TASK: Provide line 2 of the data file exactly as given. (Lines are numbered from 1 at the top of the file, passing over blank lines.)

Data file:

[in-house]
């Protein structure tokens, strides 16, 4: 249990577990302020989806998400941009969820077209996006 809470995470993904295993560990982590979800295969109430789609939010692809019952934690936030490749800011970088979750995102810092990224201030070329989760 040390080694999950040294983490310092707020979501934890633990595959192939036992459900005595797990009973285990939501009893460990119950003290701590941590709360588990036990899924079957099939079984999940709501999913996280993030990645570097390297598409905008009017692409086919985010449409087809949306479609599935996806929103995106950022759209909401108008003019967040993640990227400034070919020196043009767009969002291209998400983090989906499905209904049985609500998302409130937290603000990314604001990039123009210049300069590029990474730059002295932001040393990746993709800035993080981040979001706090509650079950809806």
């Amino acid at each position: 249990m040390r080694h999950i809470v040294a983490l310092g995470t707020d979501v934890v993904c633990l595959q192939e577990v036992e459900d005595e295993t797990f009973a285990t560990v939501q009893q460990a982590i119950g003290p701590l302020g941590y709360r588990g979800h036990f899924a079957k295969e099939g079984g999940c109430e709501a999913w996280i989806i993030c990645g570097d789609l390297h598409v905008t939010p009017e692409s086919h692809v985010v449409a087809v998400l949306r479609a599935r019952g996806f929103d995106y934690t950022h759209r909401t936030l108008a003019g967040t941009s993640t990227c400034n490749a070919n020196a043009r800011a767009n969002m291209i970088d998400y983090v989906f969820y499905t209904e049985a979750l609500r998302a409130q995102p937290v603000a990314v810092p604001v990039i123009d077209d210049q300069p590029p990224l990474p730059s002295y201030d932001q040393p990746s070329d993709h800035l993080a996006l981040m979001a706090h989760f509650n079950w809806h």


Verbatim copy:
């Protein structure tokens, strides 16, 4: 249990577990302020989806998400941009969820077209996006 809470995470993904295993560990982590979800295969109430789609939010692809019952934690936030490749800011970088979750995102810092990224201030070329989760 040390080694999950040294983490310092707020979501934890633990595959192939036992459900005595797990009973285990939501009893460990119950003290701590941590709360588990036990899924079957099939079984999940709501999913996280993030990645570097390297598409905008009017692409086919985010449409087809949306479609599935996806929103995106950022759209909401108008003019967040993640990227400034070919020196043009767009969002291209998400983090989906499905209904049985609500998302409130937290603000990314604001990039123009210049300069590029990474730059002295932001040393990746993709800035993080981040979001706090509650079950809806």